Scientists studying human stem cells announced findings that could revolutionize medical research, and perhaps someday the way diseases are treated.
Researchers say they have found a way to reprogram regular skin cells and give them the awesome potential of embryonic stem cells.
The advance has not only medical implications, but ethical and political ones as well.
Stem cell researchers rarely use the word "breakthrough."
But they did so today.
"These scientists achieved finding the Holy Grail of the stem cell field," said Dr. George Daley, of the Harvard Stem Cell Institute
Researchers took skin cells and injected them with a virus.
That virus, prompted the skin cells to reprogram themselves, turning back the clock, and essentially, turning them into cells that mirror embryonic stem cells.
"The scientists have allowed skin cells to take on the chameleon like properties of embryonic stem cells, they can now make any tissue in the body," added Dr. George Daley.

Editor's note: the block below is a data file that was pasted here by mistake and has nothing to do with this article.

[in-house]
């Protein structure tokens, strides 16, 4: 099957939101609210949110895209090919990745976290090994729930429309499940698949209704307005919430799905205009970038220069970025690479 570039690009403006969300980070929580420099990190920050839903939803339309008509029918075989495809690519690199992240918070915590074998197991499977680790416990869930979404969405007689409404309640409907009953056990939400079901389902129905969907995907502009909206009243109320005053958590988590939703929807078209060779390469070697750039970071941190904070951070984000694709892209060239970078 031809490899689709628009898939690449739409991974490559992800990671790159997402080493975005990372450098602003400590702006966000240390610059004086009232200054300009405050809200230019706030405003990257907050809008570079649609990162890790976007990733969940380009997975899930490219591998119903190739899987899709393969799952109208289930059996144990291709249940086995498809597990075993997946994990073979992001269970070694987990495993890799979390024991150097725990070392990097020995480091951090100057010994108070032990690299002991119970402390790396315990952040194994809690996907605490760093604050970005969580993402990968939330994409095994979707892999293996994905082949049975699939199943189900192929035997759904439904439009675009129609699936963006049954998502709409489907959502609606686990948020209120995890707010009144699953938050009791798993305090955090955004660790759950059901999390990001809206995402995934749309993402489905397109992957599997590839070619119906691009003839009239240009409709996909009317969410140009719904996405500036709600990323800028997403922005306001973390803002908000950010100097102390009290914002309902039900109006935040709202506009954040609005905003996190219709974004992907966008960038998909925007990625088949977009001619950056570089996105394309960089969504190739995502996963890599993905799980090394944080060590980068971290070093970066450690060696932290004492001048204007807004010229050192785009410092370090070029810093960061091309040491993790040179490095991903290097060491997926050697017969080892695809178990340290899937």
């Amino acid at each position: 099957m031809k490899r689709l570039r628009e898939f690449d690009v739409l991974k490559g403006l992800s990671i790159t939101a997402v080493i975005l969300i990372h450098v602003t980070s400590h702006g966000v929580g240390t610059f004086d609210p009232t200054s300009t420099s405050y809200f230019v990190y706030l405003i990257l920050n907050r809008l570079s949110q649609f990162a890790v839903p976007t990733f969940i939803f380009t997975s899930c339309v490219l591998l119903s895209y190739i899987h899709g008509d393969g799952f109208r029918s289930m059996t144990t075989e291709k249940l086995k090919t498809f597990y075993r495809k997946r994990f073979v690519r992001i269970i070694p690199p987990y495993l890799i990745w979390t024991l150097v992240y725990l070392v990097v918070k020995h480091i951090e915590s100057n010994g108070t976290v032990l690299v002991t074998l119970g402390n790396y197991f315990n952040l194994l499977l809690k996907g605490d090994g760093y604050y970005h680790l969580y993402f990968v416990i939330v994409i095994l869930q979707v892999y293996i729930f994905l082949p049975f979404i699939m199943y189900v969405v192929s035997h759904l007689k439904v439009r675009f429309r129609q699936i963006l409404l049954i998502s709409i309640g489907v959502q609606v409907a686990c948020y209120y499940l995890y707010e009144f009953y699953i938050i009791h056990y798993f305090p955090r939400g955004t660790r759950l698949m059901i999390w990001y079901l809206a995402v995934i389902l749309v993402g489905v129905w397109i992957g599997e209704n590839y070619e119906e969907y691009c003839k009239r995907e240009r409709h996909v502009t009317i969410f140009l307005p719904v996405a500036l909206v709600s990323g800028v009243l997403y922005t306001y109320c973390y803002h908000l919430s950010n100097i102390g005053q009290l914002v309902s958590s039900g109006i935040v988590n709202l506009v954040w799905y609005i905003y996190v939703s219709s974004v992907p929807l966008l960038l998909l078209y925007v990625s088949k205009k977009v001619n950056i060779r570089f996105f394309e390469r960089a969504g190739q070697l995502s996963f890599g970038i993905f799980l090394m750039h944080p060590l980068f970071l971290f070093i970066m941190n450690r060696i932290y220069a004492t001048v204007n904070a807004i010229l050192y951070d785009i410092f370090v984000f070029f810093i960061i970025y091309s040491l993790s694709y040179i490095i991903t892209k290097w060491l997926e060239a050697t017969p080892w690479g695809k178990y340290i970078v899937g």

It offers brand new hope for patients with so many diseases, including Alzheimer's and Parkinson's Disease.
But scientists caution, it could still take years to find a safe way to put those new cells back into the body.
Already, long-time opponents of embryonic stem cell research, say this new breakthrough should halt all use of human embryos.
Today, the Conservative Family Research Council says this alternative demonstrates what pro-lifers have been saying since the beginning and the National Catholic Bioethics Center agrees.
"It gives us a new way to move forward on the moral and ethical front without having to make use of human embryos," explained Fr. Tadeiusz Pacholczyk, of the National Catholic Bioethics Center.
But the debate is far from over.
On Nov 21, Michael J. Fox's foundation, though hopeful about the breakthrough, said, "At this time, embryonic stem cells remain the gold standard for understanding how a cell develops and, in particular, how they convert into other cell types."
"One new path should not eliminate all other paths that are available," said Professor Laurie Zoloth, of the Northwestern University Center for Bioethics.
Few, if any, argue the scope of today's breakthrough.
But the discovery will surely not end the debate.
The research was published online by two journals, Cell and Science.